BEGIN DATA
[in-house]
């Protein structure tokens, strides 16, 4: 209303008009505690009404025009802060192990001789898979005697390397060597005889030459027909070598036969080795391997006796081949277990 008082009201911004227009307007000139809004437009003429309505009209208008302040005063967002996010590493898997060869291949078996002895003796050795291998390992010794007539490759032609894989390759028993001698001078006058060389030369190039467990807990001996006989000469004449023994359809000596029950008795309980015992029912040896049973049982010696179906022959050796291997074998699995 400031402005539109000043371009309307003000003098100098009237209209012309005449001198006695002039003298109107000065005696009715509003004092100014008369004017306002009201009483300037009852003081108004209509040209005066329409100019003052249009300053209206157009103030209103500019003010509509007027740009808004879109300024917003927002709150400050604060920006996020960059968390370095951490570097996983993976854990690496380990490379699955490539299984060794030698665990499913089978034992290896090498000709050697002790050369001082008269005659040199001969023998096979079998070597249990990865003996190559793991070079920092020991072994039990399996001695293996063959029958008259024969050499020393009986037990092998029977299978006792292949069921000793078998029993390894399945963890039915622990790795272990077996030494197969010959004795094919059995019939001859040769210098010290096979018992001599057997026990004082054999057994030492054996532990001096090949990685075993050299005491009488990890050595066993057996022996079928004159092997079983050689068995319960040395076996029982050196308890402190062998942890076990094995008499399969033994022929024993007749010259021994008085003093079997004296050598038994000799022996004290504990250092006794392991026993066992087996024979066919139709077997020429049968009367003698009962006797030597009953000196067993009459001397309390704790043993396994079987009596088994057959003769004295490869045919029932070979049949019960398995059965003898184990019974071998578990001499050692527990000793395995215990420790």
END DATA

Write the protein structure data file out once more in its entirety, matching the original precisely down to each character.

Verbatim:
[in-house]
């Protein structure tokens, strides 16, 4: 209303008009505690009404025009802060192990001789898979005697390397060597005889030459027909070598036969080795391997006796081949277990 008082009201911004227009307007000139809004437009003429309505009209208008302040005063967002996010590493898997060869291949078996002895003796050795291998390992010794007539490759032609894989390759028993001698001078006058060389030369190039467990807990001996006989000469004449023994359809000596029950008795309980015992029912040896049973049982010696179906022959050796291997074998699995 400031402005539109000043371009309307003000003098100098009237209209012309005449001198006695002039003298109107000065005696009715509003004092100014008369004017306002009201009483300037009852003081108004209509040209005066329409100019003052249009300053209206157009103030209103500019003010509509007027740009808004879109300024917003927002709150400050604060920006996020960059968390370095951490570097996983993976854990690496380990490379699955490539299984060794030698665990499913089978034992290896090498000709050697002790050369001082008269005659040199001969023998096979079998070597249990990865003996190559793991070079920092020991072994039990399996001695293996063959029958008259024969050499020393009986037990092998029977299978006792292949069921000793078998029993390894399945963890039915622990790795272990077996030494197969010959004795094919059995019939001859040769210098010290096979018992001599057997026990004082054999057994030492054996532990001096090949990685075993050299005491009488990890050595066993057996022996079928004159092997079983050689068995319960040395076996029982050196308890402190062998942890076990094995008499399969033994022929024993007749010259021994008085003093079997004296050598038994000799022996004290504990250092006794392991026993066992087996024979066919139709077997020429049968009367003698009962006797030597009953000196067993009459001397309390704790043993396994079987009596088994057959003769004295490869045919029932070979049949019960398995059965003898184990019974071998578990001499050692527990000793395995215990420790």